What Medical Professionals Fail To Tell You About Overcoming Anorexia

27/02/2017 14:24 GMT | Updated 27/02/2018 10:12 GMT

You definitely wouldn't know it now, but in my teens, I struggled with anorexia. Despite loving food for its taste, I hated the way it made me feel. For me (and actually, for a lot of sufferers), it really wasn't about the way I looked, contrary to Joan Bakewell's outrageous point of view. And one of the things that most people who haven't experienced an eating disorder will find difficult to understand is that it becomes nigh impossible to distinguish between physical and mental symptoms.

What I mean by this is that, when you're faced with a plate of food and suddenly feel overwhelmingly nauseous, you begin to think that there's something physically wrong with you. Like an allergic reaction, almost. When it comes to recovery, then, it's no wonder that many people suffering with anorexia find it extremely challenging to acknowledge and overcome this mysterious disorder.

And not everyone is able to. According to eating disorder charity b-eat, only 46% of sufferers are able to fully recover. Of the remaining percentile, 20% remain chronically ill. I count myself extremely lucky to be a part of the former group.

This said, I don't think it's always possible to completely recover from an eating disorder, even if you never again display the unhealthy patterns you once did. On a regular basis (albeit decreasingly so - if you're fortunate), it may be necessary to check yourself for symptoms and be 'strict' with yourself in new ways, even years down the line.

One of the biggest problems facing ED sufferers, in my opinion, is this expectation that they should be able to miraculously say goodbye to all disordered compulsions and be able to build a healthy relationship with food. It may be a little defeatist to say but, for some people, this just isn't going to happen.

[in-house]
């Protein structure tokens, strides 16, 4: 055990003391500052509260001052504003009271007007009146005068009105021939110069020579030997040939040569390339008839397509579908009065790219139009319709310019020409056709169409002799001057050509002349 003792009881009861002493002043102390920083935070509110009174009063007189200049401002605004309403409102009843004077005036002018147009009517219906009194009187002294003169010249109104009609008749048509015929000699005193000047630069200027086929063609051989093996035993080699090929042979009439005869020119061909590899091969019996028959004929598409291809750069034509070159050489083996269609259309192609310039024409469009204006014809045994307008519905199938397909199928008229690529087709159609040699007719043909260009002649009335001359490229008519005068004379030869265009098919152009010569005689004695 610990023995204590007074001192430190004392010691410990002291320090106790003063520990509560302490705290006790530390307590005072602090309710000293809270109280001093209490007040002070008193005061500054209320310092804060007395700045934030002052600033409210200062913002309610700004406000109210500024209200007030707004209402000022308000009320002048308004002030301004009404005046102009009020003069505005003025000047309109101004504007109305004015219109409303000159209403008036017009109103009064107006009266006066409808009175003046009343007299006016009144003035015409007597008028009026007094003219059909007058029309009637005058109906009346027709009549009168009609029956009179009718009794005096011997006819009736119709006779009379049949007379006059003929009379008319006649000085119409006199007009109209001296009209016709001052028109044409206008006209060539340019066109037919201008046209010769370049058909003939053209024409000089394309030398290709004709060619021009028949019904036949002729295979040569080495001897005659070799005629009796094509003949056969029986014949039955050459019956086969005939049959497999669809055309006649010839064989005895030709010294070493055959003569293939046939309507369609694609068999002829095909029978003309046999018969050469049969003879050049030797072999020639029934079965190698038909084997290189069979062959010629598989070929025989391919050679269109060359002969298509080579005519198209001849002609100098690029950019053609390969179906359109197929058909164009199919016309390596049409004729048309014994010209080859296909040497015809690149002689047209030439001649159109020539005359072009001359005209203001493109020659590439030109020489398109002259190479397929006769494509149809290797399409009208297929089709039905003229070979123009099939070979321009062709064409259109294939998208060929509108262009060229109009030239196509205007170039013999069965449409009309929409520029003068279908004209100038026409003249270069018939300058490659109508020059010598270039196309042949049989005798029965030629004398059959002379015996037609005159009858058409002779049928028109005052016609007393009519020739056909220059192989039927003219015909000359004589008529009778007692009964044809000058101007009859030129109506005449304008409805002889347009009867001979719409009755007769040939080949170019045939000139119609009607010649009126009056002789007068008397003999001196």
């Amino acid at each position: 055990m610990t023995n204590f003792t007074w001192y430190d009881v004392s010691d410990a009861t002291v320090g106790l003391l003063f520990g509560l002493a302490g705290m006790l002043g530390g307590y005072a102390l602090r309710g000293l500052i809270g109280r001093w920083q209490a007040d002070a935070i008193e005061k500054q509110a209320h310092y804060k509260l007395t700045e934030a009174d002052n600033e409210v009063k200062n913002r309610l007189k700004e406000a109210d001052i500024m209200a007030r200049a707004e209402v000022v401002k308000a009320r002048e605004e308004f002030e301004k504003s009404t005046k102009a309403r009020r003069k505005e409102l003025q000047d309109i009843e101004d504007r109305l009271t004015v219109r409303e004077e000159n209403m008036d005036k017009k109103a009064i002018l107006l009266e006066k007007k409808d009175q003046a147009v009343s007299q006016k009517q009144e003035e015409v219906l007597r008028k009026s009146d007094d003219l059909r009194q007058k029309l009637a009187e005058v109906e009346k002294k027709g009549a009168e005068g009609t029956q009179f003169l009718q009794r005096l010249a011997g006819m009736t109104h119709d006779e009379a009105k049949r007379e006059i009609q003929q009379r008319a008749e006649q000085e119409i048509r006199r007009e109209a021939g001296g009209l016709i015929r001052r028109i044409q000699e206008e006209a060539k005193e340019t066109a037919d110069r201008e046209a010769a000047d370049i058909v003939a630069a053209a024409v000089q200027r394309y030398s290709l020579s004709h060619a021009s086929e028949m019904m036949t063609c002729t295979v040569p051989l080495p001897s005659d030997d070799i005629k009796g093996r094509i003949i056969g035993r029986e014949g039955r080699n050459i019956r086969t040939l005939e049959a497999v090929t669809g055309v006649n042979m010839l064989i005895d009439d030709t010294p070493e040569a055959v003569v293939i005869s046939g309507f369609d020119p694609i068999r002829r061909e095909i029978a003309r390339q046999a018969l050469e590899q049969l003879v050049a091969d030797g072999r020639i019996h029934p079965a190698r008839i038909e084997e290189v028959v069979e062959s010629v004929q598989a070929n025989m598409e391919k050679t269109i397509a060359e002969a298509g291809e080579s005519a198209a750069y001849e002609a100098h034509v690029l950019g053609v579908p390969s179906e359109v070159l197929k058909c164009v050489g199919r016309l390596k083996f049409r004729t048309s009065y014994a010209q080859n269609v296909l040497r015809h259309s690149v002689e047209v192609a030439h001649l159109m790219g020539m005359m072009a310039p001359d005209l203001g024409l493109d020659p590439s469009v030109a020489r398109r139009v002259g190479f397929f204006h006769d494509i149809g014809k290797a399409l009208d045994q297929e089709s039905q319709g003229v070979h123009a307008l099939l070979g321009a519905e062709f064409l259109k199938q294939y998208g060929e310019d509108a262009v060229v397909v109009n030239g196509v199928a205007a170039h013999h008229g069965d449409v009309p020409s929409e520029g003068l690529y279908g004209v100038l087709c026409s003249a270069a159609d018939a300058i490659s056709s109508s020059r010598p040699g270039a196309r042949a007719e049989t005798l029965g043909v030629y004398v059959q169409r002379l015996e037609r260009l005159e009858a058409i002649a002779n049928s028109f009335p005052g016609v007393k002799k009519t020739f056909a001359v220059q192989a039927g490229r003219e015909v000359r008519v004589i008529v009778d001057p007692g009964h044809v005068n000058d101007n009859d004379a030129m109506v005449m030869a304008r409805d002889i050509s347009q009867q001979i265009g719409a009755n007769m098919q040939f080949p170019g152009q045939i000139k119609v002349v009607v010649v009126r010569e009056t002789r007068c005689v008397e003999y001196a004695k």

And being realistic about your recovery is exceptionally important. If you expect too much of yourself, you will only be left feeling hopeless and weak when you don't get the results that you were told to aim for. You're going to feel terrible when you start to eat 'normally' again. You're going to have peaks and troughs in your recovery. Such bumps are inevitable.

Yet despite all of this, there is hope for everyone. When I say that it's not always possible to completely recover, I don't mean that anorexia or bulimia will continue to dominate your life. You can go on to eat without feeling nauseous. You can actually start to enjoy the feeling of being full, no matter how inconceivable that notion currently seems.

Of course, everyone's experience in overcoming an eating disorder will be different, but if solidarity and open discourse can help to make that experience easier or less painful in any way at all, I want to be a part of it.

While this alone is never going to be enough, you can also seek incredible support through other channels. For instance, b-eat not only offer a wealth of information that ED sufferers can read through, they organise peer support groups, where you can meet, talk to and support people having similar experiences to you. Such groups are open to friends and family, to prevent any misunderstanding and equip those surrounding you with the best possible tools to aid your recovery.

In theory, the more prepared you are for the somewhat unavoidable challenges that lie ahead of you as an eating disorder sufferer, the more likely it is that you'll get through to the other side.